There are a number of popular Jewish movies available to stream on Netflix, from Schindler’s List to Inglourious Basterds to The Prince of Egypt, with classic 1997 film Life is Beautiful as the latest added in April. However, if you’re looking for a more recent flick, here are six new Jewish movies available to stream on Netflix—including documentaries, dramas, and a stand-up comedy show.
One of Us
Distributed by Netflix in October 2017, One of Us is a documentary about ex-Hasidic Jews living in Brooklyn. Directed by Heidi Ewing and Rachel Grady, the Academy Award-nominated filmmaking team behind the 2006 documentary Jesus Camp, the film follows three people who have left the Hasidic community: Ari Hershkowitz, Luzer Twersky and Etty Ausch. Recently, however, One of Us drew criticizism when Ausch revealed that scenes depicting her as openly lesbian were cut from the film. “They filmed, and I was openly gay in the film, and Netflix made them take it out and when they told me about it I was like ‘OK,’ but I didn’t get a choice. It wasn’t like I could say ‘no’ or ‘yeah,’” Ausch told JTA in March.
The Meyerowitz Stories (New and Selected)
This 2018 Netflix original is a dark comedy about a dysfunctional Jewish family. Comprised of several short episodes, the movie tells the story of the Meyerowitz adult siblings and their relationship with their artist father. Though the film bears few explicit Jewish references, the movie feels very “Jew-ish,” perhaps in part due to Jewish director Noah Baumbach. Many of the characters are also played by well-known Jewish actors, including Ben Stiller, Adam Sandler and Dustin Hoffman.
Released in 2017, Red Trees tells the story of director Marina Willer’s family, one of just 12 Jewish families who survived the Nazi occupation in Prague. The documentary is told through the voice of her father, Alfred Willer (narrated by the late Tim Pigott-Smith), who took refuge in Brazil, where he became an architect and raised his family. Described as a “visual essay,” the film features footage of Eastern Europe shot by Academy Award-nominee César Charlone (City of God).
Gad Elmaleh: American Dream
Known as the “Jerry Seinfeld of France,” Moroccan, French and Jewish comedian Gad Elmaleh released his first English-language special on Netflix in March. Fluent in Arabic, Hebrew, English and French, Elmaleh jokes about moving to the U.S., learning English and living the American dream. “I’m sure you’ve heard this story about the man who moved to America with one dollar in his pocket, and he worked so hard and made a fortune,” he says. “I moved here with a fortune.”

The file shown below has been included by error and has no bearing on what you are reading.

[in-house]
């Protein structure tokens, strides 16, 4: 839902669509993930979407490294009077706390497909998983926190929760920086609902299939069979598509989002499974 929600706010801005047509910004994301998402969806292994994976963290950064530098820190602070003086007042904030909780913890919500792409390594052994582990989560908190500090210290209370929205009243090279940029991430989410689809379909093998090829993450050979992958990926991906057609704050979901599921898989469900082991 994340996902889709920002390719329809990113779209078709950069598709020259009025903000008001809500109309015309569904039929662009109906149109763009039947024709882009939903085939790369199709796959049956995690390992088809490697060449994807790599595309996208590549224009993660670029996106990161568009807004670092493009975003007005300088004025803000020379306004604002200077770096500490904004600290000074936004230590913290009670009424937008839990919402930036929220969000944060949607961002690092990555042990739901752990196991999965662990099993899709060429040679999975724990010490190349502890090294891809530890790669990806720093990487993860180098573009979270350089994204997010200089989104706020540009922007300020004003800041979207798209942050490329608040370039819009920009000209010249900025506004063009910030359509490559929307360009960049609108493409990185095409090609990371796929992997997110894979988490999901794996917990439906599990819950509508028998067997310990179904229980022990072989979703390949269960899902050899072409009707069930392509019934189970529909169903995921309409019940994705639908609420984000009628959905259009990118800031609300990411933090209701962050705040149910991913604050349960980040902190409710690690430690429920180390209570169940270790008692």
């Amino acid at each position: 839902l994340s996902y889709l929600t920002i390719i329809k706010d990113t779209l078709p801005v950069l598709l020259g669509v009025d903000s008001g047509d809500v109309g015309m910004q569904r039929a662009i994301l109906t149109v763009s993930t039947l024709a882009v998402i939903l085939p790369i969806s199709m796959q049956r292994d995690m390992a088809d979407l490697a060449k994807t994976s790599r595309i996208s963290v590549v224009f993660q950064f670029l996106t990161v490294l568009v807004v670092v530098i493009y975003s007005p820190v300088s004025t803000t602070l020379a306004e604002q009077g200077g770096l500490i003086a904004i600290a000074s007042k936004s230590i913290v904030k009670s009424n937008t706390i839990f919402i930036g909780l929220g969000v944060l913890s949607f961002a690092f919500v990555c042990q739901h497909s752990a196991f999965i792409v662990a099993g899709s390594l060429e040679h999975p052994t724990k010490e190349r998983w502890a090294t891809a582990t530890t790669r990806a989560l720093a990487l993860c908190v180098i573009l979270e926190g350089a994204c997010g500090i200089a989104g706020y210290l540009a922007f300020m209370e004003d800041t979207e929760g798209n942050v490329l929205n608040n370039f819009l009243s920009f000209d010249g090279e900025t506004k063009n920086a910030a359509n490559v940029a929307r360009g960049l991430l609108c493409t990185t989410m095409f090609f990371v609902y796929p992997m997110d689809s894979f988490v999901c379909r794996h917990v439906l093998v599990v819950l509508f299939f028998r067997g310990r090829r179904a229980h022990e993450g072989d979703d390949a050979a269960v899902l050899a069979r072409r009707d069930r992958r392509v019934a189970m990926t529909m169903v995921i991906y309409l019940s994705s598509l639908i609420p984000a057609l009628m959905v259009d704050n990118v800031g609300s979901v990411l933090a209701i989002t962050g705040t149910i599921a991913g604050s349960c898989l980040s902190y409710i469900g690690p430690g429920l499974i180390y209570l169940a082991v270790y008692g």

Inspired by true events, this French film tells the story of a group of young Jewish orphans who escape Nazi-occupied France. In 1943, the group of children were sent from France to an Italian foster home, which they must flee when the Nazis arrive in Italy. Led by 13-year-old Fanny, the children make their way on their own to the Swiss border to reach freedom. Though the movie is in French, the Netflix version offers English subtitles.
In Search of Israeli Cuisine
This feature-length documentary is described as “a portrait of the Israeli people told through food.” Israeli chef and restaurateur Michael Solomonov tours Israel, interviewing chefs, home cooks, farmers and more about their dishes and exploring what makes Israeli cuisine unique. While much of the film is, as the title suggests, footage of food, Solomonov also asks about the combination of nationalities in Israel and how Israel’s young age affects its cultural identity.
6 thoughts on “Six New Jewish Movies to Stream on Netflix”
Fanny’s Journey is such a fantastic movie. I have watched this movie many times. Thanks for remaining suggestions. I will watch them.
I loved the mini-series Shitzel!
Please tell me they will continue to air with season 3!
One of us is the best movie i watched among these list but i have missed some movies here, definitely i will watch, nice list sir,
I watched “One of Us” on Netflix the other day and it reminded me of a book we read in our Temple book club last year by Shulem Deen, “ALL WHO GO DO NOT RETURN.” In fact Shulem was involved with if not one of the founders of the ex-Hasidic support group, Footsteps, mentioned and shown in the film.
Very much a cult. Hasids cannot look at the internet, visit public libraries. Sheltered in ignorance and fear. Hiding behind their religion like so many. Nice to see some are able to escape.
Thanks for sharing. Those are great movies
Does Netflix have any Yeddish movies